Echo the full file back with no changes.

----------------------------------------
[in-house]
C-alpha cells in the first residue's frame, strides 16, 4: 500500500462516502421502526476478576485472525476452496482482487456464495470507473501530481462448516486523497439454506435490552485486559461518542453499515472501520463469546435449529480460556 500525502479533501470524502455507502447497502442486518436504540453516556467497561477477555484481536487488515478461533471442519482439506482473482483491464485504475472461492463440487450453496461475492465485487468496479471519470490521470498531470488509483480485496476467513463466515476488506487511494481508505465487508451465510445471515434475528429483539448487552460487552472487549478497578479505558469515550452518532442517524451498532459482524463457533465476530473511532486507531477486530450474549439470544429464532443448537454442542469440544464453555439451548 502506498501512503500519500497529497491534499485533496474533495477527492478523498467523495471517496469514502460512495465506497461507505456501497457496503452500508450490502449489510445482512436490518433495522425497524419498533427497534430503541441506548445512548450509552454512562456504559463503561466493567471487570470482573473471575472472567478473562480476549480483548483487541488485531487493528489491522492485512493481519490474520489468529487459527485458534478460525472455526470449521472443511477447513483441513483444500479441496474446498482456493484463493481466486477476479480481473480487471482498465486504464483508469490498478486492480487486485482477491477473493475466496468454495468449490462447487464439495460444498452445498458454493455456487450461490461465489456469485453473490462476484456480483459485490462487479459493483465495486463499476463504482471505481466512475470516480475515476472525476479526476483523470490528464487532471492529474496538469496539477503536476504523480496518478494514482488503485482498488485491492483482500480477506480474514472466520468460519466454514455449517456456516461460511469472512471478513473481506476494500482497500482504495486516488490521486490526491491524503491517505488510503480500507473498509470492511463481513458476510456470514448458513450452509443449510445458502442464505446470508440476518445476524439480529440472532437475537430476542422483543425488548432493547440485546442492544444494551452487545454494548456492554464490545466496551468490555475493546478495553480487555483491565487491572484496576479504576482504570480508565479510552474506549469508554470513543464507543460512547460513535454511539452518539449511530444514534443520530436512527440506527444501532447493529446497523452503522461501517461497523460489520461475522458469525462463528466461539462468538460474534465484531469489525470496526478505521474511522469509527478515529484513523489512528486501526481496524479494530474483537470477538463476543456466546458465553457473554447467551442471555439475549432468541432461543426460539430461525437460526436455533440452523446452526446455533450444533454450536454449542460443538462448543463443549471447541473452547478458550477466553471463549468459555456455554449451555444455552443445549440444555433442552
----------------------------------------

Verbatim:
[in-house]
C-alpha cells in the first residue's frame, strides 16, 4: 500500500462516502421502526476478576485472525476452496482482487456464495470507473501530481462448516486523497439454506435490552485486559461518542453499515472501520463469546435449529480460556 500525502479533501470524502455507502447497502442486518436504540453516556467497561477477555484481536487488515478461533471442519482439506482473482483491464485504475472461492463440487450453496461475492465485487468496479471519470490521470498531470488509483480485496476467513463466515476488506487511494481508505465487508451465510445471515434475528429483539448487552460487552472487549478497578479505558469515550452518532442517524451498532459482524463457533465476530473511532486507531477486530450474549439470544429464532443448537454442542469440544464453555439451548 502506498501512503500519500497529497491534499485533496474533495477527492478523498467523495471517496469514502460512495465506497461507505456501497457496503452500508450490502449489510445482512436490518433495522425497524419498533427497534430503541441506548445512548450509552454512562456504559463503561466493567471487570470482573473471575472472567478473562480476549480483548483487541488485531487493528489491522492485512493481519490474520489468529487459527485458534478460525472455526470449521472443511477447513483441513483444500479441496474446498482456493484463493481466486477476479480481473480487471482498465486504464483508469490498478486492480487486485482477491477473493475466496468454495468449490462447487464439495460444498452445498458454493455456487450461490461465489456469485453473490462476484456480483459485490462487479459493483465495486463499476463504482471505481466512475470516480475515476472525476479526476483523470490528464487532471492529474496538469496539477503536476504523480496518478494514482488503485482498488485491492483482500480477506480474514472466520468460519466454514455449517456456516461460511469472512471478513473481506476494500482497500482504495486516488490521486490526491491524503491517505488510503480500507473498509470492511463481513458476510456470514448458513450452509443449510445458502442464505446470508440476518445476524439480529440472532437475537430476542422483543425488548432493547440485546442492544444494551452487545454494548456492554464490545466496551468490555475493546478495553480487555483491565487491572484496576479504576482504570480508565479510552474506549469508554470513543464507543460512547460513535454511539452518539449511530444514534443520530436512527440506527444501532447493529446497523452503522461501517461497523460489520461475522458469525462463528466461539462468538460474534465484531469489525470496526478505521474511522469509527478515529484513523489512528486501526481496524479494530474483537470477538463476543456466546458465553457473554447467551442471555439475549432468541432461543426460539430461525437460526436455533440452523446452526446455533450444533454450536454449542460443538462448543463443549471447541473452547478458550477466553471463549468459555456455554449451555444455552443445549440444555433442552